It's now been a little over a year since the horrific Nickel Mines tragedy, when an extremely disturbed man murdered several Amish schoolchildren.
Then there's the Amish response. They visited the man's wife and children. They visited his father. They cried with them. They attended the man's funeral. They donated money. They mourned others' losses as well as their own. Anger would have been completely understandable, but instead they offered compassion.
That's a completely different moral and emotional vocabulary than, to speak for myself, I'm used to. I understand it as a concept, I've tried to practice it myself at times, but I can't say I've found myself in that sort of world too often. I certainly don't see that sort of reflection or maturity tempering current war-mongering. I think it takes a particular type of petulance, callousness and vanity to eagerly clamor for violence, even when the likely disastrous consequences are intellectually if not emotionally clear. Meanwhile, it takes a certain kind of grace to face someone with that sort of attitude honestly, yet still respond in a positive way.
As Hilzoy observed in her post "Liberating Iraq," (linked previously here):
Violence is not a way of getting where you want to go, only more quickly. Its existence changes your destination. If you use it, you had better be prepared to find yourself in the kind of place it takes you to. Forgiveness does not mean the absence of grief, and losing a child, especially to violence, is one of the harshest of blows. The Amish community still has its pain, and some of the surviving victims still have significant if not severe health problems.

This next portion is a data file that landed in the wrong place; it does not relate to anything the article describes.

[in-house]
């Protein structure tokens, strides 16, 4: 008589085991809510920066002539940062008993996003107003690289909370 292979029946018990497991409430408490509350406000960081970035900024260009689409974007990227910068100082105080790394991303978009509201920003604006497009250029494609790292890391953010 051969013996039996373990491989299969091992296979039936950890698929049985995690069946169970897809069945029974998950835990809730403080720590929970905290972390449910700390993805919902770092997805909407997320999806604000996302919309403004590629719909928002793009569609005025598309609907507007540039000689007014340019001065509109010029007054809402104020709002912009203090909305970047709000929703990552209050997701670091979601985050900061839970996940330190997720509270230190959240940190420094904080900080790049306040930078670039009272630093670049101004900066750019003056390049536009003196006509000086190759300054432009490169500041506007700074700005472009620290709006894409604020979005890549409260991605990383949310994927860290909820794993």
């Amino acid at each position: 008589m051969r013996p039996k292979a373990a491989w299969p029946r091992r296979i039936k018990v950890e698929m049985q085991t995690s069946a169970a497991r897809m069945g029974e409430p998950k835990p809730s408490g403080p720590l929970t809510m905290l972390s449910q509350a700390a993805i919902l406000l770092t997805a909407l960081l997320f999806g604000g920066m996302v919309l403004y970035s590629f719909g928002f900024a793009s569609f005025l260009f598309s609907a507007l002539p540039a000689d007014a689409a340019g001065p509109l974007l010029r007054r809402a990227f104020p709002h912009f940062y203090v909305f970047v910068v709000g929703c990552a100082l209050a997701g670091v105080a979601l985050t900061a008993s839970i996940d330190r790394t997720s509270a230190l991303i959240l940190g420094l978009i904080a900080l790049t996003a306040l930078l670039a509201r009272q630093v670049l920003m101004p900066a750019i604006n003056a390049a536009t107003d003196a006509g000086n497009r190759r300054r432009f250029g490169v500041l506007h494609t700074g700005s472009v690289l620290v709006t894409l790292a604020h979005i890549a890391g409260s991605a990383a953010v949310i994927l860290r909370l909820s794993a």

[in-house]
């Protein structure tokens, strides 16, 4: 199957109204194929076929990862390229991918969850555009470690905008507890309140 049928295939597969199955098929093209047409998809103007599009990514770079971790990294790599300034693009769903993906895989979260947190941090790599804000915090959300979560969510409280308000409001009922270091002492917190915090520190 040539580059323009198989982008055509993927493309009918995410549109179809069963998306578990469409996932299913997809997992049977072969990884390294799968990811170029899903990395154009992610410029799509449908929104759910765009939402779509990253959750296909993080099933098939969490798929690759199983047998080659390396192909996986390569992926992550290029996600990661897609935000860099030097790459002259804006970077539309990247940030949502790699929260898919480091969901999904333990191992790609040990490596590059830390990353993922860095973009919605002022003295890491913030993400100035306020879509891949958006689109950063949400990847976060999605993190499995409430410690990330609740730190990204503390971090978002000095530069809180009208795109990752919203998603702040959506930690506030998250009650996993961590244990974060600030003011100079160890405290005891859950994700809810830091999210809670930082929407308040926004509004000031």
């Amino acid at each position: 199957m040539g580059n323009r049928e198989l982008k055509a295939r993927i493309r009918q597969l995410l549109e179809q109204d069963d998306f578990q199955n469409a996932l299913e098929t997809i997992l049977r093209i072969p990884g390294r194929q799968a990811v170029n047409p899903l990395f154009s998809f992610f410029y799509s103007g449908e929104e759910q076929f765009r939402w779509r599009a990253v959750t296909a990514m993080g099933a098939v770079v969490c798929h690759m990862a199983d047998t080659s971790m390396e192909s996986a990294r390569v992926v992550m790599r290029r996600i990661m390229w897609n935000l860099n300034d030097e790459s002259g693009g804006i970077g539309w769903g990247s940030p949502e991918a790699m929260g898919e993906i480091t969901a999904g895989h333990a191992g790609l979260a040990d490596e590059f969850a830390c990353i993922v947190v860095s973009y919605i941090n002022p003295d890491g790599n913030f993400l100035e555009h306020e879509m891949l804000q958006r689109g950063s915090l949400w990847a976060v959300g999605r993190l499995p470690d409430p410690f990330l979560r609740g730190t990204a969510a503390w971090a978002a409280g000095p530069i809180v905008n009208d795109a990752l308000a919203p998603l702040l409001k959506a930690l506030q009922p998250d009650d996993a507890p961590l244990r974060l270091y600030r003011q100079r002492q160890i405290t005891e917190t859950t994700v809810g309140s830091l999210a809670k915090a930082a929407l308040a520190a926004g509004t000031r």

The actual shooting was astoundingly tragic. If there's something sad at this anniversary, besides its continuing effects, it's that the Amish response is so startling and unusual. If there's something hopeful, it's that their grace is both startling and inspiring. I find true virtue does give me pause, and the best way to honor the dead is to invite in that sort of reflection.
Here's NPR's fine coverage on the anniversary and listener's responses. Here's the Bill Moyers Journal piece on the same story, which also focuses on the book Amish Grace.
(Cross-posted at Vagabond Scholar and The Blue Herald)